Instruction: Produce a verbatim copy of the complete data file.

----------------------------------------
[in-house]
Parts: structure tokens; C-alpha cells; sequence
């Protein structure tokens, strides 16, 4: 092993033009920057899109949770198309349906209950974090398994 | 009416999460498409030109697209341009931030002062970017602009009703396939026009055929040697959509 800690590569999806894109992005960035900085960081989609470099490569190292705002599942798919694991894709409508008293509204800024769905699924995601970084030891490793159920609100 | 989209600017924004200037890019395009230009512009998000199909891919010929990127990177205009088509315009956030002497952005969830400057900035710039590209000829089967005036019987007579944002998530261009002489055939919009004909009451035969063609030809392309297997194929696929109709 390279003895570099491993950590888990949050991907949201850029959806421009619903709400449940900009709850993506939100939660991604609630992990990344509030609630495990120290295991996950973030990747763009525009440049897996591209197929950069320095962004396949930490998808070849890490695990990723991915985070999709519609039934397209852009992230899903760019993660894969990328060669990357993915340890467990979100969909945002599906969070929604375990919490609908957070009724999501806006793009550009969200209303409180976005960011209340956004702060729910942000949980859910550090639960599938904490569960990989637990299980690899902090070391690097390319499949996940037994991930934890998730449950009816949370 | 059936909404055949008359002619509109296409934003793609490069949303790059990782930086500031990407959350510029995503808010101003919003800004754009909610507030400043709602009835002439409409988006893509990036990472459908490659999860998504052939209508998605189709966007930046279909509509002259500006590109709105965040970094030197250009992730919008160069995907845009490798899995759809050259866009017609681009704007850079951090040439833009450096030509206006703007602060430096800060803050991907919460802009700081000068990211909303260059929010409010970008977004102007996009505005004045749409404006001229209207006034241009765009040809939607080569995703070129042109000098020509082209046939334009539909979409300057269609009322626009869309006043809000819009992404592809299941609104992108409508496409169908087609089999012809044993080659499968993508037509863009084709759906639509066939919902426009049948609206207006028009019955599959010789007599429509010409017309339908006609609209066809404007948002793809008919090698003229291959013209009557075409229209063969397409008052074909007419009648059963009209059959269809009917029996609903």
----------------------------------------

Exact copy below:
[in-house]
Parts: structure tokens; C-alpha cells; sequence
């Protein structure tokens, strides 16, 4: 092993033009920057899109949770198309349906209950974090398994 | 009416999460498409030109697209341009931030002062970017602009009703396939026009055929040697959509 800690590569999806894109992005960035900085960081989609470099490569190292705002599942798919694991894709409508008293509204800024769905699924995601970084030891490793159920609100 | 989209600017924004200037890019395009230009512009998000199909891919010929990127990177205009088509315009956030002497952005969830400057900035710039590209000829089967005036019987007579944002998530261009002489055939919009004909009451035969063609030809392309297997194929696929109709 390279003895570099491993950590888990949050991907949201850029959806421009619903709400449940900009709850993506939100939660991604609630992990990344509030609630495990120290295991996950973030990747763009525009440049897996591209197929950069320095962004396949930490998808070849890490695990990723991915985070999709519609039934397209852009992230899903760019993660894969990328060669990357993915340890467990979100969909945002599906969070929604375990919490609908957070009724999501806006793009550009969200209303409180976005960011209340956004702060729910942000949980859910550090639960599938904490569960990989637990299980690899902090070391690097390319499949996940037994991930934890998730449950009816949370 | 059936909404055949008359002619509109296409934003793609490069949303790059990782930086500031990407959350510029995503808010101003919003800004754009909610507030400043709602009835002439409409988006893509990036990472459908490659999860998504052939209508998605189709966007930046279909509509002259500006590109709105965040970094030197250009992730919008160069995907845009490798899995759809050259866009017609681009704007850079951090040439833009450096030509206006703007602060430096800060803050991907919460802009700081000068990211909303260059929010409010970008977004102007996009505005004045749409404006001229209207006034241009765009040809939607080569995703070129042109000098020509082209046939334009539909979409300057269609009322626009869309006043809000819009992404592809299941609104992108409508496409169908087609089999012809044993080659499968993508037509863009084709759906639509066939919902426009049948609206207006028009019955599959010789007599429509010409017309339908006609609209066809404007948002793809008919090698003229291959013209009557075409229209063969397409008052074909007419009648059963009209059959269809009917029996609903």